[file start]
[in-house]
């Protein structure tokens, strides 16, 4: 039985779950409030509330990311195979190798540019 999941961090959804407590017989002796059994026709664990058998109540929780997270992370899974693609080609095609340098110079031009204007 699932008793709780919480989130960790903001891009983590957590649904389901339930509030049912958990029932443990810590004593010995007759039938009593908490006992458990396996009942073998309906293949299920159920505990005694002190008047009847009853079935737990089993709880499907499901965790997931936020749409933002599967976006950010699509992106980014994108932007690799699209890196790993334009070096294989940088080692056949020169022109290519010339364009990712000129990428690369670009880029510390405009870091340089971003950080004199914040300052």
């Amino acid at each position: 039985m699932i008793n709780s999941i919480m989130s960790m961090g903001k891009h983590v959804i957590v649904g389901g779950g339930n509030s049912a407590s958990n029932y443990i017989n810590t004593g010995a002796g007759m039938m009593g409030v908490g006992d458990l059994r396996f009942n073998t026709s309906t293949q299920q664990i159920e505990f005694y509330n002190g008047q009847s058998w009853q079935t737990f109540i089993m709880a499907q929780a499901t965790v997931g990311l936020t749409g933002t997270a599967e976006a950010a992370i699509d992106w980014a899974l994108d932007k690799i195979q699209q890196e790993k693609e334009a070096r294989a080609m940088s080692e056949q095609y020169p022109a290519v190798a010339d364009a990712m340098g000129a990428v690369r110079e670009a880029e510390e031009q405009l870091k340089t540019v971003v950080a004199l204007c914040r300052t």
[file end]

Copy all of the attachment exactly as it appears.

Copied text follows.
[in-house]
């Protein structure tokens, strides 16, 4: 039985779950409030509330990311195979190798540019 999941961090959804407590017989002796059994026709664990058998109540929780997270992370899974693609080609095609340098110079031009204007 699932008793709780919480989130960790903001891009983590957590649904389901339930509030049912958990029932443990810590004593010995007759039938009593908490006992458990396996009942073998309906293949299920159920505990005694002190008047009847009853079935737990089993709880499907499901965790997931936020749409933002599967976006950010699509992106980014994108932007690799699209890196790993334009070096294989940088080692056949020169022109290519010339364009990712000129990428690369670009880029510390405009870091340089971003950080004199914040300052």
């Amino acid at each position: 039985m699932i008793n709780s999941i919480m989130s960790m961090g903001k891009h983590v959804i957590v649904g389901g779950g339930n509030s049912a407590s958990n029932y443990i017989n810590t004593g010995a002796g007759m039938m009593g409030v908490g006992d458990l059994r396996f009942n073998t026709s309906t293949q299920q664990i159920e505990f005694y509330n002190g008047q009847s058998w009853q079935t737990f109540i089993m709880a499907q929780a499901t965790v997931g990311l936020t749409g933002t997270a599967e976006a950010a992370i699509d992106w980014a899974l994108d932007k690799i195979q699209q890196e790993k693609e334009a070096r294989a080609m940088s080692e056949q095609y020169p022109a290519v190798a010339d364009a990712m340098g000129a990428v690369r110079e670009a880029e510390e031009q405009l870091k340089t540019v971003v950080a004199l204007c914040r300052t």